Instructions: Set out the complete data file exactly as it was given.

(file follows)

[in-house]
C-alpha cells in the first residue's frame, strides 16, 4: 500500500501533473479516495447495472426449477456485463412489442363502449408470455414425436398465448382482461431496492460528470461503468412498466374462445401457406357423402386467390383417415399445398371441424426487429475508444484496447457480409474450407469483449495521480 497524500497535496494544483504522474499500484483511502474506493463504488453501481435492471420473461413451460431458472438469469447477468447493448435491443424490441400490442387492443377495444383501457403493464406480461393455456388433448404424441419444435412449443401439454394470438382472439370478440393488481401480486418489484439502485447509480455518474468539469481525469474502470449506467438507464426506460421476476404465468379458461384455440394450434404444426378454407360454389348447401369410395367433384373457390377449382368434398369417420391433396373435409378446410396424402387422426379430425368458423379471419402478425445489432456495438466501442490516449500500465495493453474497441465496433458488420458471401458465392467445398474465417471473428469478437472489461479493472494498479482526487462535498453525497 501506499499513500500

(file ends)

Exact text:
[in-house]
C-alpha cells in the first residue's frame, strides 16, 4: 500500500501533473479516495447495472426449477456485463412489442363502449408470455414425436398465448382482461431496492460528470461503468412498466374462445401457406357423402386467390383417415399445398371441424426487429475508444484496447457480409474450407469483449495521480 497524500497535496494544483504522474499500484483511502474506493463504488453501481435492471420473461413451460431458472438469469447477468447493448435491443424490441400490442387492443377495444383501457403493464406480461393455456388433448404424441419444435412449443401439454394470438382472439370478440393488481401480486418489484439502485447509480455518474468539469481525469474502470449506467438507464426506460421476476404465468379458461384455440394450434404444426378454407360454389348447401369410395367433384373457390377449382368434398369417420391433396373435409378446410396424402387422426379430425368458423379471419402478425445489432456495438466501442490516449500500465495493453474497441465496433458488420458471401458465392467445398474465417471473428469478437472489461479493472494498479482526487462535498453525497 501506499499513500500